Wednesday, November 20, 2013

Who Needs A Skyline Filled With Skyscrapers Anyways

There are two things most major American cities have in common, silly laws and skyscrapers, among other things as well, but that is another topic. For example, New York City's tallest building is One World Trade Center at 1776 feet, and the city has a law, which has probably never been enforced, were a fine of $25 can be levied for flirting. In Chicago, the tallest building is the Willis Tower, aka the Sears Tower, at 1451 feet and a city ordinance that kites may not be flown within the city limits. In Los Angeles the tallest building is the U.S. Bank Tower standing at 1018 feet and just in case you were wondering it is still illegal for dogs to mate within 500 yards of a church. I think you are getting the point, but could there be a major American city that set a height limit on its buildings? Doesn't that sound kind of un-American? Well, there is such a city and that city is ironically, Washington DC and it's Heights Building Act of 1910.

Most people have heard that buildings in Washington DC can not stand higher that the Capital Building. This is where fact meets myth. It is true there is a height restriction but the limit is not the Capital Building. In reality the law comes from the previous Heights of Building Act of 1899, that and the construction of the Cairo Apartment Building. The Cairo was built in 1894 and was 12 stories higher than the surrounding buildings, and stood at 164 feet tall. This caused two things to happen, first residents of DC freak out and dub the build "Schneider's Folly," after the buildings designer, Thomas Franklin Schneider. Second the upset residents petitioned Congress to stop other potential "skyscrapers" from being built. The Heights Act of 1899 was passed and enforced under the idea that the new technologies used in building these "skyscrapers' were untested and ultimately doomed to fail. Not wanting the nation's capital to become a chaotic scene of destruction from faulty construction the law stood and no residential building could pass 90 feet, while commercial buildings were allowed to be as high as 110 feet.

By 1910, Washington DC was growing and the city need more building space. Instead of scraping the Heights Act of 1899 they simply amended it. Section 5 was added in 1910 and made a few adjustments.I won't bore you with the measurement details but basically buildings in DC would now be allowed to be built a few feet taller and wider, but it depended on where the building was as well. Now, why did the city wait ten years later to change their building codes? Well, the building techniques were shown to be safe and the city wished to keep up with the architectural times of the 1910s. But it's been over 100 years since the Act was put into law, so why has there never been a push to build up the skyline of our nations capital?

There have been several attempts to change the Heights Act of 1910 since its enacting, but they have all been turned down. The most notable was in 1991 when Congress disapproved of a DC Council law that would amend the Heights Act. Most recently in 2012 there was the "Changes to the Height Act: Shaping Washington, D.C., for the Future" hearing. Once they hearing is completed, which should have been on November 14th of 2013, the finalized outline and documents will be given to the chairman Darrell Issa (R) of California for a possible update of the Heights Act. Along with lawmakers, developers have been licking the chops and can hardly hold control themselves when it comes to the idea of building in DC. The developers claim that amending the Heights Act will benefit the city and at the same time update it. But local residents beg to differ claiming that the law has made DC a unique place unlike any other nations capital and they also don't seem to mind the city being so short either.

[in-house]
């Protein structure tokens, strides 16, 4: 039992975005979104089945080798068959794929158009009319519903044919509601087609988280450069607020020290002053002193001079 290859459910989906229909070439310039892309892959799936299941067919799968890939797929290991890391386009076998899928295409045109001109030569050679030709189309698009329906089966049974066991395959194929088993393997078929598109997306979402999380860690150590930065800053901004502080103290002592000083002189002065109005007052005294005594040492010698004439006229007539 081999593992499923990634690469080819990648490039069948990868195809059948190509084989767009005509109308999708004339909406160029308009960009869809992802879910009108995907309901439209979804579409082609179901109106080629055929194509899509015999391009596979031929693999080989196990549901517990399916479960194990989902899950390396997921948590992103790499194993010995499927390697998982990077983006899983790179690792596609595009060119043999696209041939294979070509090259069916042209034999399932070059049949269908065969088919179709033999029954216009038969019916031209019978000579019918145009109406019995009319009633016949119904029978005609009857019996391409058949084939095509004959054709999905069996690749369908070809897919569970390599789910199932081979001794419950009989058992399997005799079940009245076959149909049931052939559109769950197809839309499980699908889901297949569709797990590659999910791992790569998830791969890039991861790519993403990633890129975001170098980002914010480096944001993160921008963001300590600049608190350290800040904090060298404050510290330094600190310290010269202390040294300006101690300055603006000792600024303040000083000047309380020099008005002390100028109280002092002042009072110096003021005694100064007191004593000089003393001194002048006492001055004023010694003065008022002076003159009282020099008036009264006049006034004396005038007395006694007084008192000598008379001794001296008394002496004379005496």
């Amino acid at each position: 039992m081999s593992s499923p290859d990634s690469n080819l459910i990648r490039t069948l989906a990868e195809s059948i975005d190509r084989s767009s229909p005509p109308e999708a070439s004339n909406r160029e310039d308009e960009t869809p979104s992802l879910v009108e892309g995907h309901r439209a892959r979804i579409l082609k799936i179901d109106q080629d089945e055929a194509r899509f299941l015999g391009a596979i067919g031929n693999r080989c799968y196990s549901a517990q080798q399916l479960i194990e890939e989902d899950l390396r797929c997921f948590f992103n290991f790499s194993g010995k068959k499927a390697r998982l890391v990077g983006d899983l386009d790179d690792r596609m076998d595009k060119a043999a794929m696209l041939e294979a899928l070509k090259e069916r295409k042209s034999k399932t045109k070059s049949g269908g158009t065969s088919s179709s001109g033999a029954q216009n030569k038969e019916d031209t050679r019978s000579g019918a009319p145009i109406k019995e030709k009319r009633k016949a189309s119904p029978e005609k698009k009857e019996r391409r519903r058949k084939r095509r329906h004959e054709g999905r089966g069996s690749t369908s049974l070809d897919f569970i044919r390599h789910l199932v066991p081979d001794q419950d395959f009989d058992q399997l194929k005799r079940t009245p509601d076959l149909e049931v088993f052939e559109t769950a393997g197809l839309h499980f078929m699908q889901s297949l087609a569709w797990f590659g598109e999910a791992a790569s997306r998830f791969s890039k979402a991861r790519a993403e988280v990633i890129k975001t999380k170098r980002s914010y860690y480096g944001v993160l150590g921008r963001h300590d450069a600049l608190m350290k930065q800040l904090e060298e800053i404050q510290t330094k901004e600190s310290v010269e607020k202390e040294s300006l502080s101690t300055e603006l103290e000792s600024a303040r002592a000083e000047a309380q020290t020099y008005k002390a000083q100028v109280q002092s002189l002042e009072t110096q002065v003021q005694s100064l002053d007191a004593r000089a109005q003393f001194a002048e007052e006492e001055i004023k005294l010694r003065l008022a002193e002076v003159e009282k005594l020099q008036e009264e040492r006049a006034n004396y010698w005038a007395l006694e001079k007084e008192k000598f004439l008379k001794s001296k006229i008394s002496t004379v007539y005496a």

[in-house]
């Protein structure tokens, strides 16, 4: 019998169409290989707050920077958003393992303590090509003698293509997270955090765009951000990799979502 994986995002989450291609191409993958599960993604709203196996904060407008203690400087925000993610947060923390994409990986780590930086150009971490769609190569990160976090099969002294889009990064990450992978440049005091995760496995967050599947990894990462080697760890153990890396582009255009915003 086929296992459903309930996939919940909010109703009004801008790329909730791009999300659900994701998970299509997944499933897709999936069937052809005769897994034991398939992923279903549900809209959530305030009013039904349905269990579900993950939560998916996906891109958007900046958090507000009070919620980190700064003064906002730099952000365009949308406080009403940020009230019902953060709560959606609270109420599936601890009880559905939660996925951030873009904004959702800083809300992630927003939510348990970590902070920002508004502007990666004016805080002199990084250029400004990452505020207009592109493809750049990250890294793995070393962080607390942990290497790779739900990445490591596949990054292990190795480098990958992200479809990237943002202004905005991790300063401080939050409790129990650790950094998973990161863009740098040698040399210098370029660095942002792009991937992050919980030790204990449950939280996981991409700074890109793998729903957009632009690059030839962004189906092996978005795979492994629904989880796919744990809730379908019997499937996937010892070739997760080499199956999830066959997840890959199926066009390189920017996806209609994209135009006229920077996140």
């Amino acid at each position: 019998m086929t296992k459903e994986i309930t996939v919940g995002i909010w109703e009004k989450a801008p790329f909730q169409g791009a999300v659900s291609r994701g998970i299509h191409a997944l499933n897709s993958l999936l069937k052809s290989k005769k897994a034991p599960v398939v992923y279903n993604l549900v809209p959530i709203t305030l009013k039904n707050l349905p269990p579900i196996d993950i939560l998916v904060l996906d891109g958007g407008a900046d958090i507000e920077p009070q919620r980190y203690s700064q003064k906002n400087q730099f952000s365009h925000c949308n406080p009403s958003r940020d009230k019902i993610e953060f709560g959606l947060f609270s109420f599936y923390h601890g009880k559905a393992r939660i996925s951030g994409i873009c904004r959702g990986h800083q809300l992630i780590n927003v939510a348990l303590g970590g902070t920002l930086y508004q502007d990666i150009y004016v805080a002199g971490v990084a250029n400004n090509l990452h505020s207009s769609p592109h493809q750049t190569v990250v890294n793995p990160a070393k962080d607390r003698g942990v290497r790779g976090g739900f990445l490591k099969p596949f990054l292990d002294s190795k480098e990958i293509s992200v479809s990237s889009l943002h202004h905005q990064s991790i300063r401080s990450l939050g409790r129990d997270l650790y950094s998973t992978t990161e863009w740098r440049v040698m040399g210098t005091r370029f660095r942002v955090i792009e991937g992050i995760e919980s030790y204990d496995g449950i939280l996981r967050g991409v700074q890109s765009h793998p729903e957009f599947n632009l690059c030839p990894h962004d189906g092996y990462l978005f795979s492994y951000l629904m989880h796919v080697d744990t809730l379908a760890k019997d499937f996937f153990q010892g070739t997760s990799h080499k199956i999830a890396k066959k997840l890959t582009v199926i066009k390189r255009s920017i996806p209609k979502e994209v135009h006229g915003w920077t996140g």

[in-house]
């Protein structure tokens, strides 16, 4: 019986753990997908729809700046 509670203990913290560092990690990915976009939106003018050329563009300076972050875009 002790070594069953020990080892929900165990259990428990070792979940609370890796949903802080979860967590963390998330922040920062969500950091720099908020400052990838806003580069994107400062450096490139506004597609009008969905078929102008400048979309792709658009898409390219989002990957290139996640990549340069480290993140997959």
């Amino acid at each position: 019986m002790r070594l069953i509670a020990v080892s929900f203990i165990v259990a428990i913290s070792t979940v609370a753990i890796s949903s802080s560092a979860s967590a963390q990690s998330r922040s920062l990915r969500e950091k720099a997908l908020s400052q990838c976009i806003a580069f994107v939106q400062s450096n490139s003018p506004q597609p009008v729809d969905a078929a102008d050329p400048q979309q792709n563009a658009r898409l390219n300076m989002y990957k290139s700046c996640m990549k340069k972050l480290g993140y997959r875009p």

The idea that Washington DC's skyline has been effected by the Heights Act of 1910 is just bunk. And the idea that buildings in DC can not be built higher than the Capital Building is also just silly. However, the idea has been spread by articles in the Washington Post, The American Surveyor Magazine and even the WE Love DC blog which just proves that these guys just don't know how to fact check. But, back to DC's skyline. The skyline of DC is something unique in America. Instead of being lined with buildings that are a testament to making money, the DC skyline is filled with buildings and monuments that are a testament to America. When you walk around the city and look up and see the Capital Building's dome, the Washington Monument or the National Archives Building you see structures that honor the spirit of America. Or if you see the Cairo Hotel, the Old Post Office Pavilion or  Healy Hall you can see architectural history come to life without straining your neck. The idea the DC needs to have buildings as tall as New York or Chicago or Los Angeles is wrong. DC is the nationals capital and should have a certain aesthetic to it, tree lined streets, open spaces, clear skies, a vibrant city that all, Americans and visitors, can enjoy and not just another concrete jungle. Sometimes simplicity is the best design.

1 comment:

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